Episode Title: Ben Stern of IvyAchievement: Finding Financial Aid to attend US Colleges.
Episode summary introduction: One big factor, if not the most predominant one, for college-bound students and parents is the cost of attending college. So, it is natural to explore what options are available to fund college education.
Benjamin Stern is the founder and CEO of IvyAchievement, a college counseling firm, tells us all about financial aid.
In particular, we discuss the following with him:
Topics discussed in this episode:
Our Guest: Benjamin Stern, Founder and CEO of IvyAchievement, USA focuses on international students applying to US Colleges from India, Vietnam and others. IvyAchievement students have been accepted by top universities in the US, a number of them with generous Financial Aid packages.
Memorable Quote: “Need-based [Financial Aid] means, it’s the College that decides what you Need, not your forms!”
Episode Transcript: Please visit Episode’s Transcript.
Transcript of the episode’s audio.
One big factor, if not the most predominant one, for college-bound students and parents is the cost of attending college. So, it is natural to explore what options are available to fund college education.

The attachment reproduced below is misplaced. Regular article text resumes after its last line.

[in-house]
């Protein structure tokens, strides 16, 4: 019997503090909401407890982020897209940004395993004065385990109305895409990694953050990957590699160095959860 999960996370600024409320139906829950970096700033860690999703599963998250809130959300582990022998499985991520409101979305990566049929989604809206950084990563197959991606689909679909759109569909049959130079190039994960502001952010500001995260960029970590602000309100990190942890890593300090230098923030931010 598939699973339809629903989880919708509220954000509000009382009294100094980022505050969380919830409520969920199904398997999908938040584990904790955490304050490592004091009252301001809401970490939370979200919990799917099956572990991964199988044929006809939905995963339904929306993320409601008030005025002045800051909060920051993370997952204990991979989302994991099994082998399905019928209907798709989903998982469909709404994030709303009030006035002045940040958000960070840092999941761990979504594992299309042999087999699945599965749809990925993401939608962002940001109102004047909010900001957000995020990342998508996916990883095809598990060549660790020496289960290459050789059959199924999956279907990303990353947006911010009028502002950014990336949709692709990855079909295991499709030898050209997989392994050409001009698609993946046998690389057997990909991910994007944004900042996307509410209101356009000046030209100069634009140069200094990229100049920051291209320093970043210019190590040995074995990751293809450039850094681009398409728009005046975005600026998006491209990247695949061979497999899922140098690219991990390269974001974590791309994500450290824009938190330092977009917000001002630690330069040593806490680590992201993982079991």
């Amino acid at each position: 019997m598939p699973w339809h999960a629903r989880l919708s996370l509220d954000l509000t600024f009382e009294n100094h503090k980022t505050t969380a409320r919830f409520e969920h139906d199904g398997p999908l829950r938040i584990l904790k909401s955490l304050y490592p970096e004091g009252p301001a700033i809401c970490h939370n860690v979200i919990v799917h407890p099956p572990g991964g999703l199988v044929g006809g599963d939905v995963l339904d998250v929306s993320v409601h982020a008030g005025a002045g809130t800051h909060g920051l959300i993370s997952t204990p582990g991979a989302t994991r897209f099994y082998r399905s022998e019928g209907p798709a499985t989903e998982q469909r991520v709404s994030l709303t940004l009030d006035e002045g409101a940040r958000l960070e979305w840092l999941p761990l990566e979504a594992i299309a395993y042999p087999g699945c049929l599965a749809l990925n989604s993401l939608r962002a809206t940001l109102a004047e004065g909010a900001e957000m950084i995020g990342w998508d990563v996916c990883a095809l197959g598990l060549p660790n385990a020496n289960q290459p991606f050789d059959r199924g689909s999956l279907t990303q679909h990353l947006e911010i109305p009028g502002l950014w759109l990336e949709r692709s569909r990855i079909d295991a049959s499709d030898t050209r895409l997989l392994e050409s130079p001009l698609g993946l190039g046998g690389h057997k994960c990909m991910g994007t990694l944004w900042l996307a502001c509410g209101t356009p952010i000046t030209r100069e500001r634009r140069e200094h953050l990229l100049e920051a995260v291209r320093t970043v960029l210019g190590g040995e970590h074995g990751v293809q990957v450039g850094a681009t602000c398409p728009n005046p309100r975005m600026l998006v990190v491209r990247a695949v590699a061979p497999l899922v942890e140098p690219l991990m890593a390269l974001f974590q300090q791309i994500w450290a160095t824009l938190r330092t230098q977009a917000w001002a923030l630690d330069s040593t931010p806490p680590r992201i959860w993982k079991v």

Hi! Welcome to this episode of College Matters. Alma Matters.
Benjamin Stern of IvyAchievement has been successfully counseling international students to find financial aid for their college pursuits in the US.
Ben returns to our podcast to walk us through the financial aid process, what it takes for aspiring students to avail of the opportunities, and the impressive successes he has had with Top US Colleges.
Without further delay, let’s chat with Ben Stern!
So Ben, welcome back to our podcast, College Matters. Alma Matters. And we wanted to talk about All Things Financial, the form of aid today, for our students.
So maybe, to jump right into it, maybe you could give us a sense of what's available out there, what does it look like, in terms of financial aid? what's available?
Sure. So when I, when I counsel families, I tell them, first of all, don't focus too much on the amount of aid you're getting, but focus on what the total cost of attendance is going to be.
So that's, that's important, the form of aid, and what things are called, is not so important, it is important to understand where it's coming from, but in, in figuring out where to apply, you want to try to understand, okay, what is the lowest I could possibly be paying, And isn't worth it for me to apply there. But I will I do want to take your listeners through a few, a few different forms of aid.
First, So, as, as your listeners may know, there are two two general types of aid called Need based aid and Merit based aid. Now, these, these are a little misleading, because all aid is merit-based aid, even need based aid requires academic merit.
So what is meant what is meant by need based aid? Is financial aid that is awarded on the basis of demonstrated need.